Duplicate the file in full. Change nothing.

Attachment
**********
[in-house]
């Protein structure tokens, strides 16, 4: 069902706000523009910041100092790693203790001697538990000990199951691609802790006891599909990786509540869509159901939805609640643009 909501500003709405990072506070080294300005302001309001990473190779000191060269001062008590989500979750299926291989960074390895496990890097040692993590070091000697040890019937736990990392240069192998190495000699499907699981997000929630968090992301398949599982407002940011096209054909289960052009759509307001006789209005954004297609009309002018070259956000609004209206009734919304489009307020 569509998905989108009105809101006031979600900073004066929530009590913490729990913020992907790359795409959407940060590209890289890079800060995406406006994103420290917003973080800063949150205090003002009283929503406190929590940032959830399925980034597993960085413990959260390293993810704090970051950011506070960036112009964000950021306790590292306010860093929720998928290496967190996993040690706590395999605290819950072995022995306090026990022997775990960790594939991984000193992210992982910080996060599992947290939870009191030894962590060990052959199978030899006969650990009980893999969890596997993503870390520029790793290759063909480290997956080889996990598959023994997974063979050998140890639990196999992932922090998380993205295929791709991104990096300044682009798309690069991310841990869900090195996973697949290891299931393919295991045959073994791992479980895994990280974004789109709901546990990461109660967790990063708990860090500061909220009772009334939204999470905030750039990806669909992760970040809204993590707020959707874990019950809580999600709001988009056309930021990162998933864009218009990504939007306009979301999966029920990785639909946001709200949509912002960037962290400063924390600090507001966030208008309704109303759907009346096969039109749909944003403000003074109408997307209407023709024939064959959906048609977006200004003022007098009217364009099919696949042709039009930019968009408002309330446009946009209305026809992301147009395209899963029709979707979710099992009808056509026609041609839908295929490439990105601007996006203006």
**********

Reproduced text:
[in-house]
């Protein structure tokens, strides 16, 4: 069902706000523009910041100092790693203790001697538990000990199951691609802790006891599909990786509540869509159901939805609640643009 909501500003709405990072506070080294300005302001309001990473190779000191060269001062008590989500979750299926291989960074390895496990890097040692993590070091000697040890019937736990990392240069192998190495000699499907699981997000929630968090992301398949599982407002940011096209054909289960052009759509307001006789209005954004297609009309002018070259956000609004209206009734919304489009307020 569509998905989108009105809101006031979600900073004066929530009590913490729990913020992907790359795409959407940060590209890289890079800060995406406006994103420290917003973080800063949150205090003002009283929503406190929590940032959830399925980034597993960085413990959260390293993810704090970051950011506070960036112009964000950021306790590292306010860093929720998928290496967190996993040690706590395999605290819950072995022995306090026990022997775990960790594939991984000193992210992982910080996060599992947290939870009191030894962590060990052959199978030899006969650990009980893999969890596997993503870390520029790793290759063909480290997956080889996990598959023994997974063979050998140890639990196999992932922090998380993205295929791709991104990096300044682009798309690069991310841990869900090195996973697949290891299931393919295991045959073994791992479980895994990280974004789109709901546990990461109660967790990063708990860090500061909220009772009334939204999470905030750039990806669909992760970040809204993590707020959707874990019950809580999600709001988009056309930021990162998933864009218009990504939007306009979301999966029920990785639909946001709200949509912002960037962290400063924390600090507001966030208008309704109303759907009346096969039109749909944003403000003074109408997307209407023709024939064959959906048609977006200004003022007098009217364009099919696949042709039009930019968009408002309330446009946009209305026809992301147009395209899963029709979707979710099992009808056509026609041609839908295929490439990105601007996006203006």